Analysis: How should the UCI and the cycling community react to the Russian invasion of Ukraine?

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Europe woke up Friday to disturbing images of Russian tanks rolling on the outskirts of Kyiv and troops massing around bombed-out buildings.

Many within the international sports community quickly reacted with shock and dismay at the Russian military action in what’s the first major European invasion since World War II.

There were quick condemnations in the wake of the initial aggression, with such groups as the International Olympic Committee and the international soccer federation both issuing damning statements and, in the case of UEFA, deciding to pull soccer’s Champions League finals in May out of St. Petersburg. Petersburg.

UCI president David Lappartient posted a message Friday on social media condemning the attacks.

“The UCI calls for an immediate halt to hostilities in Ukraine and firmly condemns Russia’s violation of international law,” Lappartient wrote. “Our thoughts are with the Ukrainian people as well as Ukraine’s cycling community. No UCI event is scheduled to take place in Russia or Belarus in 2022. ”

The crisis raises a larger question: how should a sports governing body react to international crises that are far removed from its direct sphere of activity?

Does it matter what the UCI might or might not say on the worsening Russian-Ukraine crisis? And beyond a public statement, what could the UCI do anyway?

Two victories Friday made those questions even more poignant.

Mathias Vacek, a 19-year-old Czech rider on the Russian-backed team Grazprom-RusVelo, won stage 6 at the UAE Tour, and Ukraine rider Anatoliy Budyak of Terengganu Polygon team won the Tour de Rwanda.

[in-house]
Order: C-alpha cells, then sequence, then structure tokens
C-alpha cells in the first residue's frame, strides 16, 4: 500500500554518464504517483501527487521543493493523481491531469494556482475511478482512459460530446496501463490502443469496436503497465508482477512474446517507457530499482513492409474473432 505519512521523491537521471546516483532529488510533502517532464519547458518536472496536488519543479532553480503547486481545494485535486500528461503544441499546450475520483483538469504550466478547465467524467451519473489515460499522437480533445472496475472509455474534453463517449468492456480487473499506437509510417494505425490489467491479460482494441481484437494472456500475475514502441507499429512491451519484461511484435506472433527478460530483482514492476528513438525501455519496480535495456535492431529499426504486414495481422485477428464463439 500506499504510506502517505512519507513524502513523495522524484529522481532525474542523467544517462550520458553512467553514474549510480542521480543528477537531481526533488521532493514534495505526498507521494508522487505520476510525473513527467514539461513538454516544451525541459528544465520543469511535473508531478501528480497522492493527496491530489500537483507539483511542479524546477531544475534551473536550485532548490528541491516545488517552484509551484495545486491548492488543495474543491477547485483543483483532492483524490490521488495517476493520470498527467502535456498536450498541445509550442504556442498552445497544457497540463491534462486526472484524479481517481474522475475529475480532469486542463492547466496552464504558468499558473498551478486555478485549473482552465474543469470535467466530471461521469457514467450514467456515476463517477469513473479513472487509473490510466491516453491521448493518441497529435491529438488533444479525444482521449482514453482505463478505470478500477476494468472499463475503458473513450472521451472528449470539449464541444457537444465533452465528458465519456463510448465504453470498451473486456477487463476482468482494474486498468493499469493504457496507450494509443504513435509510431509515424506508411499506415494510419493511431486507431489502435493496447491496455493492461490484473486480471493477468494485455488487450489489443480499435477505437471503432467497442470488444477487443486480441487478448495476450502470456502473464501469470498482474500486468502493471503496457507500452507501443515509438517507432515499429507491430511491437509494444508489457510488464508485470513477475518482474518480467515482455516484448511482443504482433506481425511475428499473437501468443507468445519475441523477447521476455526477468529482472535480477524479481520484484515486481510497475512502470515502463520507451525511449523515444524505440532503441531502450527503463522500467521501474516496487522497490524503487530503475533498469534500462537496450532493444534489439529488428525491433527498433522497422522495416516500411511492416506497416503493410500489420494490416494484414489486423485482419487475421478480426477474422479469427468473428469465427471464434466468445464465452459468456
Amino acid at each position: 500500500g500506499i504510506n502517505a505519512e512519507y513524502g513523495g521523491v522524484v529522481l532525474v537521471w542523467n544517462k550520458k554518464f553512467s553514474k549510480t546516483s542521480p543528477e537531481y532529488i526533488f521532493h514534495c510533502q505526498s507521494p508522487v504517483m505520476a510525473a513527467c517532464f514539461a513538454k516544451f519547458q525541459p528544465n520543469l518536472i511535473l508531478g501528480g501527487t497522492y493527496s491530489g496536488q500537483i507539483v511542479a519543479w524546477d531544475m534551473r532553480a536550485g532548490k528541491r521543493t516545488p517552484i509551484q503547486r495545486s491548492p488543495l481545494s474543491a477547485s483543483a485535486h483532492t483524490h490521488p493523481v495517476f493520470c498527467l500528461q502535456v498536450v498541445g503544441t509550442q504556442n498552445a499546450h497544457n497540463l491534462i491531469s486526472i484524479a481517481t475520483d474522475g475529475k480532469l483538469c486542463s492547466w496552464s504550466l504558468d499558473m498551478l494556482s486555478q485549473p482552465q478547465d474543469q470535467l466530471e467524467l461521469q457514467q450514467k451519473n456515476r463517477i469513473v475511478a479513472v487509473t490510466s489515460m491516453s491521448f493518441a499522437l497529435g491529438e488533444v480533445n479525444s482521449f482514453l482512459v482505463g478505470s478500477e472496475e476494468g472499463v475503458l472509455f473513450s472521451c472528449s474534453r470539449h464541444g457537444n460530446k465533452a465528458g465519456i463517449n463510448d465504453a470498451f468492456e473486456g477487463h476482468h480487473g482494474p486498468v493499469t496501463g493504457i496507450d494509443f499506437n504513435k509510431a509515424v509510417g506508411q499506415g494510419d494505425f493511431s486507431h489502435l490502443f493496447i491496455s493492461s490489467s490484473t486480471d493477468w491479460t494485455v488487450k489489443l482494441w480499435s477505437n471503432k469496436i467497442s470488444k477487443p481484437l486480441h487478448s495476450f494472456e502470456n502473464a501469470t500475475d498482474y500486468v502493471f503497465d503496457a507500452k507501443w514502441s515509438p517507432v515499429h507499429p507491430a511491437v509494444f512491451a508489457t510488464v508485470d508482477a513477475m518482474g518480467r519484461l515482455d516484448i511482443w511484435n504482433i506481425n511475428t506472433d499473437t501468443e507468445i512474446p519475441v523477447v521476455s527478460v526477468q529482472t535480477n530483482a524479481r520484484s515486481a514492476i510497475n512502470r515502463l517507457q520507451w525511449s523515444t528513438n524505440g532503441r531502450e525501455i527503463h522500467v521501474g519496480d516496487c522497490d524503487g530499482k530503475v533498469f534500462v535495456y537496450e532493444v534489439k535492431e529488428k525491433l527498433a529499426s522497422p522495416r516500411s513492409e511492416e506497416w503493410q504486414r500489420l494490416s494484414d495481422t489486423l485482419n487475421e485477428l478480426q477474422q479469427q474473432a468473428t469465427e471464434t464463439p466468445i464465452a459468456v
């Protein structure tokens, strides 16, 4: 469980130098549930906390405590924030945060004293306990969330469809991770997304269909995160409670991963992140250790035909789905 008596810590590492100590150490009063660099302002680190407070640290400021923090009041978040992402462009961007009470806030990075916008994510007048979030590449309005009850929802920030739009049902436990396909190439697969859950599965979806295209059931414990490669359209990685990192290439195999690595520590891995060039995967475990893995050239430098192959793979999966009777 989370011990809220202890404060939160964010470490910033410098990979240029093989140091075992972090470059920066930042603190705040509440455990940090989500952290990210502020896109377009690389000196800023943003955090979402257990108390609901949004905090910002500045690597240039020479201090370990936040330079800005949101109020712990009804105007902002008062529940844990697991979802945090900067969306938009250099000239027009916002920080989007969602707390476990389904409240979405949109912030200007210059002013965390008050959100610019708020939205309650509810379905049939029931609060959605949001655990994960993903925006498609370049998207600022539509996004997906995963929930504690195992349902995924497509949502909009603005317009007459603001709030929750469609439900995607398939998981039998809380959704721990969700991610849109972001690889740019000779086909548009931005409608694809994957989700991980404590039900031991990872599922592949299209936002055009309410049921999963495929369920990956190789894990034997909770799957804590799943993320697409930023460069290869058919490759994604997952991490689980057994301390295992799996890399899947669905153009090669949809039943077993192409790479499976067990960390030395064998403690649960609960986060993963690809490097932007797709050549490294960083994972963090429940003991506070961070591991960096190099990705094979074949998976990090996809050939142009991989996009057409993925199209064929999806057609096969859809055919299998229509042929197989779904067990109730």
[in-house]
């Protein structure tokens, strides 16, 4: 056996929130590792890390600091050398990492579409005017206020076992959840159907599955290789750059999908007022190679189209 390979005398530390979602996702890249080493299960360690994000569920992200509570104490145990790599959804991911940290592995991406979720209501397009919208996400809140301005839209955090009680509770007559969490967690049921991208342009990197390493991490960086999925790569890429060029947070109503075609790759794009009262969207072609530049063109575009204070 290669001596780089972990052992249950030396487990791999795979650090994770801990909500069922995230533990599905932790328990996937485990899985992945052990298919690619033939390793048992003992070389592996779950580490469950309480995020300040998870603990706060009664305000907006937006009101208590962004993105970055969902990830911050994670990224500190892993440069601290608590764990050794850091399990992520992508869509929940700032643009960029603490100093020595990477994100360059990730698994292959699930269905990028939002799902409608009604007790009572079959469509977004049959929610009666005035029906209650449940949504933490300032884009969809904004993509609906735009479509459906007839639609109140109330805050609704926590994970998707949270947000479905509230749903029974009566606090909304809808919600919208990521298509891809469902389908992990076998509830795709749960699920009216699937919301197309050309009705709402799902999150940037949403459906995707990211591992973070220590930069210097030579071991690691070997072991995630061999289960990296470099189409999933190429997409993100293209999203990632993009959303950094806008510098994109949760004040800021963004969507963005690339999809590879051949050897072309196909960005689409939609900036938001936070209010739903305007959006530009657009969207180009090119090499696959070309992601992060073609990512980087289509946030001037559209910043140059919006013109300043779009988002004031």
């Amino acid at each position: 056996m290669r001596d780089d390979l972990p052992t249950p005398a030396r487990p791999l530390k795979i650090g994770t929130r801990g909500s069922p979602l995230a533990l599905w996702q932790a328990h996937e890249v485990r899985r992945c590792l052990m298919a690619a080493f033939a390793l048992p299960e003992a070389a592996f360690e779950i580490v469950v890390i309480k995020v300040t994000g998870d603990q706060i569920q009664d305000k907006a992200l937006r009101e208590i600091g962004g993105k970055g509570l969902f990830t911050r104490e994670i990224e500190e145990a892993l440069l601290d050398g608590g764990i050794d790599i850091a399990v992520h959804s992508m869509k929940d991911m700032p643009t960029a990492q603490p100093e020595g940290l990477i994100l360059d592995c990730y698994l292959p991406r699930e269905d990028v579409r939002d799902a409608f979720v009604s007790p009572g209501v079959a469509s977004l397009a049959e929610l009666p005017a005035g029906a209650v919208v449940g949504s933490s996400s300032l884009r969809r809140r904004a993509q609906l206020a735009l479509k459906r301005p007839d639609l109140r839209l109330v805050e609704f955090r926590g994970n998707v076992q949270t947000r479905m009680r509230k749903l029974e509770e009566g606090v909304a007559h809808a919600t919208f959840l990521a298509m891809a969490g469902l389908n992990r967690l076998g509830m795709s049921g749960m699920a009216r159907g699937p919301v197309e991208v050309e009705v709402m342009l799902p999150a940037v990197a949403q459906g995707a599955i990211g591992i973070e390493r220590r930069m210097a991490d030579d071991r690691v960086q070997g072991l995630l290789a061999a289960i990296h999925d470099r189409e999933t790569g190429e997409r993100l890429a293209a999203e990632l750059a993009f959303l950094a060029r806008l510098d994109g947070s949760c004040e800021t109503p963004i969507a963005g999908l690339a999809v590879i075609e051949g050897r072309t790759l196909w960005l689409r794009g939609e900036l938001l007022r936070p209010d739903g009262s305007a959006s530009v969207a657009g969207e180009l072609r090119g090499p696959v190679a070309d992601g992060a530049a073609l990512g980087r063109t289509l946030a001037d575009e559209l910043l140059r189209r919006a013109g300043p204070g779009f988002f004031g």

Where does the line end and begin between sport and politics?

That’s always been a tricky question, and one that the sport of cycling has straddled with dramatic inconsistency over the decades.

There are currently no major road races or events inside Russia – unlike other sports which did have or still do, such as soccer, tennis or Formula 1. So a boycott or a cancellation of an event by the UCI or the larger cycling community isn ‘ t a possibility. There are no major Russian cycling brands that could draw the ire of protesting fans.

Could the UCI chastise the Russian cycling federation, and ban its riders from international competition such as the UCI’s world championships and European championships? Some say yes, and that would at least send a signal to the larger Russian institutions.

Others suggest that Gazprom-RusVelo, which is backed by Russian companies with deeper links to Russian President Vladimir Putin, should be immediately sidelined.

Some say something must be done, and putting pressure on the institutions of Russia, even one as relatively small as cycling, could push a united message from across Europe.

The indignation and shock within the European community runs deep, and many within the European cycling network believe that something should be done in light of what’s happening this week in Ukraine.

How effective are boycotts, bans, and protests? And who eventually pays the price? That’s another tricky question.

If the UCI would kick Gazprom-RusVelo out of racing or ban the Russian federation from the world championships, who would be most directly impacted? It’s hard to imagine Putin and his cronies even noticing. And among the team’s 21 riders and staffers, only nine of its roster hails from Russia.

Yet many believe it’s important to do or say something.

Doing nothing is unacceptable for many.

It will be interesting to see how and what the UCI reacts. Or even if it does at all.

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